I’m sure those of you with very common names have already discovered someone else has already claimed your name first. That’s where your middle name comes in handy. Short of that, you’re forced to append a number so it would appear something like this: “@JohnSmith2931” in Twitter; or “JohnSmith2931@gmail.com” in Gmail. By claiming your name this way, you make it more difficult for someone to steal your identity. But not impossible. In my case with Twitter, I had already claimed the name “@ChrisCarosa” (“@ChristopherCarosa” being two characters over the maximum for a Twitter handle). Still, someone swooped in and hijacked my account by duplicating it, right down to the profile picture! I was mad. I contacted Twitter, who quickly removed the offending account. I also requested they “verify” my account, but they said they don’t take requests anymore. So I just slapped “Real” in front of my name. Oh well…
Now, on to the more challenging obstacle: preventing misidentification. One day I was doing a book signing in Buffalo, when a man about my age comes up to me. He tells me, “My high school English teacher read about your book signing and called me to congratulate me for writing the book.” The man was a distant cousin whom I hadn’t seen since we were kids. His name is also “Christopher Carosa.”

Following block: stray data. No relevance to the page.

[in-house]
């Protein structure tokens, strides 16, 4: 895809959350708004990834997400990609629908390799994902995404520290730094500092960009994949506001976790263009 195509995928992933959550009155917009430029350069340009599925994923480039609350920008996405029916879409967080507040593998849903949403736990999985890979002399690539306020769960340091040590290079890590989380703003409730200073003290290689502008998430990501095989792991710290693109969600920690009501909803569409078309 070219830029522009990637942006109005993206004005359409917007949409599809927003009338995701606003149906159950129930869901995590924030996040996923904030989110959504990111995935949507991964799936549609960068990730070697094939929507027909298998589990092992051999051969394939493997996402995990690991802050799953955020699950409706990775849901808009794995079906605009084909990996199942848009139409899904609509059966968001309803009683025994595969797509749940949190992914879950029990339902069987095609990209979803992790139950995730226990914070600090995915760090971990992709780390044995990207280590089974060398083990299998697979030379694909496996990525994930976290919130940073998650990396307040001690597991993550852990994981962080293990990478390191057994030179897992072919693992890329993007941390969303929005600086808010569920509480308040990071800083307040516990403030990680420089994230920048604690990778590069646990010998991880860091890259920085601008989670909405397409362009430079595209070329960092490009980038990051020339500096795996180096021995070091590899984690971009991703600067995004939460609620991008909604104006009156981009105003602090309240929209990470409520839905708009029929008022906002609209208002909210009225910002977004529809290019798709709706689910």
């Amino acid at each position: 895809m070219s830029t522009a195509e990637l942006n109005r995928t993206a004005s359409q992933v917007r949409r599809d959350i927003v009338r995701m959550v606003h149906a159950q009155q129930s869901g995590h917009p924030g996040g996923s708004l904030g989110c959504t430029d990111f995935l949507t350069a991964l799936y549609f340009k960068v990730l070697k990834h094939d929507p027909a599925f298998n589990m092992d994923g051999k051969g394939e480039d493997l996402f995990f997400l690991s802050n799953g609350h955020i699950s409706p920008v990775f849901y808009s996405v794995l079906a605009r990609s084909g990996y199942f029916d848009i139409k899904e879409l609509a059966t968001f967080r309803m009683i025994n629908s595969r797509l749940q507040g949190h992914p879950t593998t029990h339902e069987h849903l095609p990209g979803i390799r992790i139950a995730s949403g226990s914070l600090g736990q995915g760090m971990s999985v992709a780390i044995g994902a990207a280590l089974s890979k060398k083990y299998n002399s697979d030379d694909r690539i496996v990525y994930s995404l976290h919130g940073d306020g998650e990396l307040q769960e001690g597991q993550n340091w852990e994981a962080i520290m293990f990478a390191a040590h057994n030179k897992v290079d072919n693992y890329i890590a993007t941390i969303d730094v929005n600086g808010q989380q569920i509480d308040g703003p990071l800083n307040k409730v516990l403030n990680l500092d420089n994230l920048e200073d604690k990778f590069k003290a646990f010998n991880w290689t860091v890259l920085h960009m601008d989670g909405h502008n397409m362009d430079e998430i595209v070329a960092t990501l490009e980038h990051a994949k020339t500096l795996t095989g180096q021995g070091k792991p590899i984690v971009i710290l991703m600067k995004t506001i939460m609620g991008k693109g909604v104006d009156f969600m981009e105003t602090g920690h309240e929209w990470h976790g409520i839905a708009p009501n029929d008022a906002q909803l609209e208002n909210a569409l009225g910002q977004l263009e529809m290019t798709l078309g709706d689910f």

My first cousin (whose name is nowhere close to mine) relayed a more eerie story. He works for a fairly famous advertising company on the west coast. He and a coworker were at a conference in San Francisco. They quickly noticed the minute people read his coworker’s name they turned away. My cousin took someone aside and asked what was going on. It turned out the coworker’s name was the same name as a convicted pedophile in the area. A quick internet search of the coworkers name proved all the top listings were about the convict. Worse, there were no pictures, only the name.
My cousin’s coworker wasn’t active in social media. Still, even if he were, if he just registered his name that might not have been enough. Wherever possible, include your picture as part of your register. You can upload your picture into your social media profiles. For your website, make sure the most visible pages (including the home page) contain your pictures. Pictures help those searching your name distinguish you (JohnSmith2931) from JohnSmith2932.
Finally, about that search listing… There’s an entire cottage industry dedicated to improving search rankings. Ideally, if you’re interested in improving your career prospects, you want listings containing good stories about you to pop up first when people search for you. Providing advice here is well beyond the scope of this piece. Suffice it to say, use common sense: At the very least, avoiding posting compromising pictures of yourself on social media accounts (and discourage your friends from doing the same). Better yet, start writing a blog on your newly minted web-site. Focus on what how you want people to see you. If you want to be known as an expert in a particular field, write about that particular field.
But, first and foremost, stake your claim for that name of yours. It’s worth more than gold.